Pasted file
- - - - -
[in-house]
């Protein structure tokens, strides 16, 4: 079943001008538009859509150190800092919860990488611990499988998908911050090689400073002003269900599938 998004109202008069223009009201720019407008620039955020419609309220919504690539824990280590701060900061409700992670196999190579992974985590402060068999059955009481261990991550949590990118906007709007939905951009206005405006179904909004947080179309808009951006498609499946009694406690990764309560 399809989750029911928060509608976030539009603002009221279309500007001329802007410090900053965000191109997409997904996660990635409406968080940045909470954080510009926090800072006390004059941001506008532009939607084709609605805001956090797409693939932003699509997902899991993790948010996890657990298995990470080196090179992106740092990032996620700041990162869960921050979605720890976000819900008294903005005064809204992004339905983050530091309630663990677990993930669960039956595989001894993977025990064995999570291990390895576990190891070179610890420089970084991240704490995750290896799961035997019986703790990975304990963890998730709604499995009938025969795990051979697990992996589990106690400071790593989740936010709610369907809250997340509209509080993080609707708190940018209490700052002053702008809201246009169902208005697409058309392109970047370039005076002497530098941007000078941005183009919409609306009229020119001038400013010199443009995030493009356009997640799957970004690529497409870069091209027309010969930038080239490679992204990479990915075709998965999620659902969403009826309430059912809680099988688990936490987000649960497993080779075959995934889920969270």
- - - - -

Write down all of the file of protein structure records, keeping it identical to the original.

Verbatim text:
[in-house]
């Protein structure tokens, strides 16, 4: 079943001008538009859509150190800092919860990488611990499988998908911050090689400073002003269900599938 998004109202008069223009009201720019407008620039955020419609309220919504690539824990280590701060900061409700992670196999190579992974985590402060068999059955009481261990991550949590990118906007709007939905951009206005405006179904909004947080179309808009951006498609499946009694406690990764309560 399809989750029911928060509608976030539009603002009221279309500007001329802007410090900053965000191109997409997904996660990635409406968080940045909470954080510009926090800072006390004059941001506008532009939607084709609605805001956090797409693939932003699509997902899991993790948010996890657990298995990470080196090179992106740092990032996620700041990162869960921050979605720890976000819900008294903005005064809204992004339905983050530091309630663990677990993930669960039956595989001894993977025990064995999570291990390895576990190891070179610890420089970084991240704490995750290896799961035997019986703790990975304990963890998730709604499995009938025969795990051979697990992996589990106690400071790593989740936010709610369907809250997340509209509080993080609707708190940018209490700052002053702008809201246009169902208005697409058309392109970047370039005076002497530098941007000078941005183009919409609306009229020119001038400013010199443009995030493009356009997640799957970004690529497409870069091209027309010969930038080239490679992204990479990915075709998965999620659902969403009826309430059912809680099988688990936490987000649960497993080779075959995934889920969270």